Plant Diversity and Carbon Storage Potential in Coffee Agroecosystems of Western Ethiopia

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Addis Ababa University


Human mismanagement of natural habitats caused the great loss of biodiversity and ecosystem because of their conversion into agricultural landscape. An approach to conserve biodiversity only in protected areas was found to be ineffective. The agricultural matrix also plays great complementary roles for conserving biodiversity. The main objective of this study was to assess the diversity of woody species, vascular epiphytes, and carbon stocks in three coffee management systems across an increasing farmers’ management intensity in selected research areas of Western Wollega, Ethiopia. A total of 72 samples (24 per each management systems) were purposively selected for collecting data on woody species, vascular epiphytes, and soil parameters. Plants were collected following standard herbarium technique and identified in the field and at national herbarium. Diameter at breast height, height, crown diameter and soil data were measured by using different devices. Socio-economic data were collected using a semi-structured questionnaire. Descriptive statistics such as mean, percentage, and standard deviation were used to present the results. A total of 50 woody species and 10 true vascular epiphytes were identified. Cordia africana was found as the most abundant shade tree in coffee agroecosystems. Diversity of woody species was significantly different among the coffee management systems (P <.0001) and altitude ranges (P <.0001), while the pattern was insignificant among the age groups (P=0.7154). Density, basal area, and shade significantly reduced along the increased coffee management intensity. Total carbon stored in garden coffee system was significantly lowest (P=0.036). Carbon stocks stored in soil varied significantly across the increased management and altitude ranges. Stored carbon decreased downward in soil depth. The study found evidence that the intensification of coffee management was not always the source of biodiversity loss; rather, it is an opportunity for conservation of the endangered higher plants and host specific epiphytes. Carbon stock is not always higher in soil, but also in plant biomass of less intensively managed coffee system. Coffee agroecosystems have an intermediate carbon storage potential based on farmers management strategies as long as the preservation of large canopy trees and soil management practices. Therefore, the national and regional governments should recognize the coffee agroecosystems in the design of climate change adaptation and mitigation strategies.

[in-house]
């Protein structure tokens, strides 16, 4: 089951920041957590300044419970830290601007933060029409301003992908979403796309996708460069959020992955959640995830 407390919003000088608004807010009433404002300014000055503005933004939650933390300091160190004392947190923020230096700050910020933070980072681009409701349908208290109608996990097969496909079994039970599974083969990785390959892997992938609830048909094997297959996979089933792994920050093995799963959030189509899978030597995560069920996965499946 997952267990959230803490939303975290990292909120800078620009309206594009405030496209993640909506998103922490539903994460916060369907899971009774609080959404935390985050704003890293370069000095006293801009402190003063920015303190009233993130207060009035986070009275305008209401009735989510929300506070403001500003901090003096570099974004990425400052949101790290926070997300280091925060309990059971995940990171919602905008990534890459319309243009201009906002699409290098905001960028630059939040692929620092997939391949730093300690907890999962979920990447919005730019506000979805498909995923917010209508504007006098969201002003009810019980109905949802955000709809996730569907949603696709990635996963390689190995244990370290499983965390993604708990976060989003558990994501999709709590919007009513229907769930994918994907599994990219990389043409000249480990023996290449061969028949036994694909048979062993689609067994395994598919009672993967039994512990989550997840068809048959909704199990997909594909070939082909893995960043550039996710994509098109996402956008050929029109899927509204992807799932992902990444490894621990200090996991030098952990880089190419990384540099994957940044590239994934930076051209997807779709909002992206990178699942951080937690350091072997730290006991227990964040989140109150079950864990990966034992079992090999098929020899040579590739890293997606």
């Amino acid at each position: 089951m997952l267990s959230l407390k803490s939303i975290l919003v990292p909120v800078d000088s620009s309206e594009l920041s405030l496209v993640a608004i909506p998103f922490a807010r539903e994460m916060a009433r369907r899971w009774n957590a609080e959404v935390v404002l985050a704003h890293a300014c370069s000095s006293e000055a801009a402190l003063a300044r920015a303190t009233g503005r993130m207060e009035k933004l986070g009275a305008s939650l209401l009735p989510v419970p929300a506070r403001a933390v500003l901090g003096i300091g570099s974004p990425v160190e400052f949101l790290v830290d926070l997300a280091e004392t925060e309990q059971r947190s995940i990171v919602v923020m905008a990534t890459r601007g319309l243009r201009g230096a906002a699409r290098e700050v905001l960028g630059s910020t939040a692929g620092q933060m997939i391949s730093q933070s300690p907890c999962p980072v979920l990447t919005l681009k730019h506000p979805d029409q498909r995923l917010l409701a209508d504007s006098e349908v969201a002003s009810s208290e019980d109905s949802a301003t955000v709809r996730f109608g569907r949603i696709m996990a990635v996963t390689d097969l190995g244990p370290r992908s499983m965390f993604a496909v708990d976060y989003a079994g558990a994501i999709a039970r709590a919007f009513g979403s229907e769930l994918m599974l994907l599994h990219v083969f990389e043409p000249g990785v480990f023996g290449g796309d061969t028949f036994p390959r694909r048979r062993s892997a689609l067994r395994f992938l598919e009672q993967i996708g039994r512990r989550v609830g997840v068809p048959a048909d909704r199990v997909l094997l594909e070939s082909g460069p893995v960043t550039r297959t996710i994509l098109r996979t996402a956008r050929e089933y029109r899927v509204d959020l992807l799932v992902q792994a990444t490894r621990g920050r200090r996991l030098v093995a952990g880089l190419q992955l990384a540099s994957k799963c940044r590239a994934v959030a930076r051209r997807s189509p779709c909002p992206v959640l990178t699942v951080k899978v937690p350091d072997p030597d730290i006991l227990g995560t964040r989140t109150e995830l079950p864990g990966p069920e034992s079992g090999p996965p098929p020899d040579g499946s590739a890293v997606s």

Biomass Carbon, Ecosystem Services, Epiphytes, Management Practices, Shade Trees, Soil Carbon